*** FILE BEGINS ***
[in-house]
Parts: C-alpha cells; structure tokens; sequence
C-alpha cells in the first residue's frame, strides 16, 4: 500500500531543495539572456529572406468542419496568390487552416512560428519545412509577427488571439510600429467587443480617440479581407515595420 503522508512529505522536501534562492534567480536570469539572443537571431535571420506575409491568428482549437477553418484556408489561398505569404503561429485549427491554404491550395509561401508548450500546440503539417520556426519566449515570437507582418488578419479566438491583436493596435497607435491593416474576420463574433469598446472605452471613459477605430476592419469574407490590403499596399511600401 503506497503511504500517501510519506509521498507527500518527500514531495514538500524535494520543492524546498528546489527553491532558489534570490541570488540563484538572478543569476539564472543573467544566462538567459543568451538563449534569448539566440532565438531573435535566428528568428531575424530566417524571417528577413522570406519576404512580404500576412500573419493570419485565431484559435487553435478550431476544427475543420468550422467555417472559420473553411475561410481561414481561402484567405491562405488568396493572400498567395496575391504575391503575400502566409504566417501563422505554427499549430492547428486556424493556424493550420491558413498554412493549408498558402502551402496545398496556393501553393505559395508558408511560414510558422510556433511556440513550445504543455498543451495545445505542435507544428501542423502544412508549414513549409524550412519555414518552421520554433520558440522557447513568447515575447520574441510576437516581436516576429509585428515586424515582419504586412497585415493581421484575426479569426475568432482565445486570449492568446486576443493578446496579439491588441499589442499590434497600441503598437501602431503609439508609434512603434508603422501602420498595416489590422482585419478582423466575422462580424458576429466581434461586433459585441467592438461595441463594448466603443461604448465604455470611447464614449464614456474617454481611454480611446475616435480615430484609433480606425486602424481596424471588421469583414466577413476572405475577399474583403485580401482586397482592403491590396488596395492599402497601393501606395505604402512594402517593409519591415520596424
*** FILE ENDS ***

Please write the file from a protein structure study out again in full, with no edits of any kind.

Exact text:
[in-house]
Parts: C-alpha cells; structure tokens; sequence
C-alpha cells in the first residue's frame, strides 16, 4: 500500500531543495539572456529572406468542419496568390487552416512560428519545412509577427488571439510600429467587443480617440479581407515595420 503522508512529505522536501534562492534567480536570469539572443537571431535571420506575409491568428482549437477553418484556408489561398505569404503561429485549427491554404491550395509561401508548450500546440503539417520556426519566449515570437507582418488578419479566438491583436493596435497607435491593416474576420463574433469598446472605452471613459477605430476592419469574407490590403499596399511600401 503506497503511504500517501510519506509521498507527500518527500514531495514538500524535494520543492524546498528546489527553491532558489534570490541570488540563484538572478543569476539564472543573467544566462538567459543568451538563449534569448539566440532565438531573435535566428528568428531575424530566417524571417528577413522570406519576404512580404500576412500573419493570419485565431484559435487553435478550431476544427475543420468550422467555417472559420473553411475561410481561414481561402484567405491562405488568396493572400498567395496575391504575391503575400502566409504566417501563422505554427499549430492547428486556424493556424493550420491558413498554412493549408498558402502551402496545398496556393501553393505559395508558408511560414510558422510556433511556440513550445504543455498543451495545445505542435507544428501542423502544412508549414513549409524550412519555414518552421520554433520558440522557447513568447515575447520574441510576437516581436516576429509585428515586424515582419504586412497585415493581421484575426479569426475568432482565445486570449492568446486576443493578446496579439491588441499589442499590434497600441503598437501602431503609439508609434512603434508603422501602420498595416489590422482585419478582423466575422462580424458576429466581434461586433459585441467592438461595441463594448466603443461604448465604455470611447464614449464614456474617454481611454480611446475616435480615430484609433480606425486602424481596424471588421469583414466577413476572405475577399474583403485580401482586397482592403491590396488596395492599402497601393501606395505604402512594402517593409519591415520596424